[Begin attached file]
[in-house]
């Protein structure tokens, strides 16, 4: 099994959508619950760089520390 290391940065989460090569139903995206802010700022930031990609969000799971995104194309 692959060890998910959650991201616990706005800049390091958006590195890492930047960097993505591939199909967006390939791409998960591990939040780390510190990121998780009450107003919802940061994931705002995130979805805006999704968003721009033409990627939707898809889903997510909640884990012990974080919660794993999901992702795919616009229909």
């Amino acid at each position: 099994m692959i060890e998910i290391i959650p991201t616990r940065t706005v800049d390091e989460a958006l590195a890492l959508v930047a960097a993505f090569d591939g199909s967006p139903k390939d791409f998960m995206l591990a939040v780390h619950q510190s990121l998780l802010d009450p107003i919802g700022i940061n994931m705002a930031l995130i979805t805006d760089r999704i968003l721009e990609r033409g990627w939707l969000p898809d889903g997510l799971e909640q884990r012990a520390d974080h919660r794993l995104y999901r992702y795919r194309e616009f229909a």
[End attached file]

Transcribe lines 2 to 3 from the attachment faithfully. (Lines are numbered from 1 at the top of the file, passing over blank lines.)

């Protein structure tokens, strides 16, 4: 099994959508619950760089520390 290391940065989460090569139903995206802010700022930031990609969000799971995104194309 692959060890998910959650991201616990706005800049390091958006590195890492930047960097993505591939199909967006390939791409998960591990939040780390510190990121998780009450107003919802940061994931705002995130979805805006999704968003721009033409990627939707898809889903997510909640884990012990974080919660794993999901992702795919616009229909």
């Amino acid at each position: 099994m692959i060890e998910i290391i959650p991201t616990r940065t706005v800049d390091e989460a958006l590195a890492l959508v930047a960097a993505f090569d591939g199909s967006p139903k390939d791409f998960m995206l591990a939040v780390h619950q510190s990121l998780l802010d009450p107003i919802g700022i940061n994931m705002a930031l995130i979805t805006d760089r999704i968003l721009e990609r033409g990627w939707l969000p898809d889903g997510l799971e909640q884990r012990a520390d974080h919660r794993l995104y999901r992702y795919r194309e616009f229909a």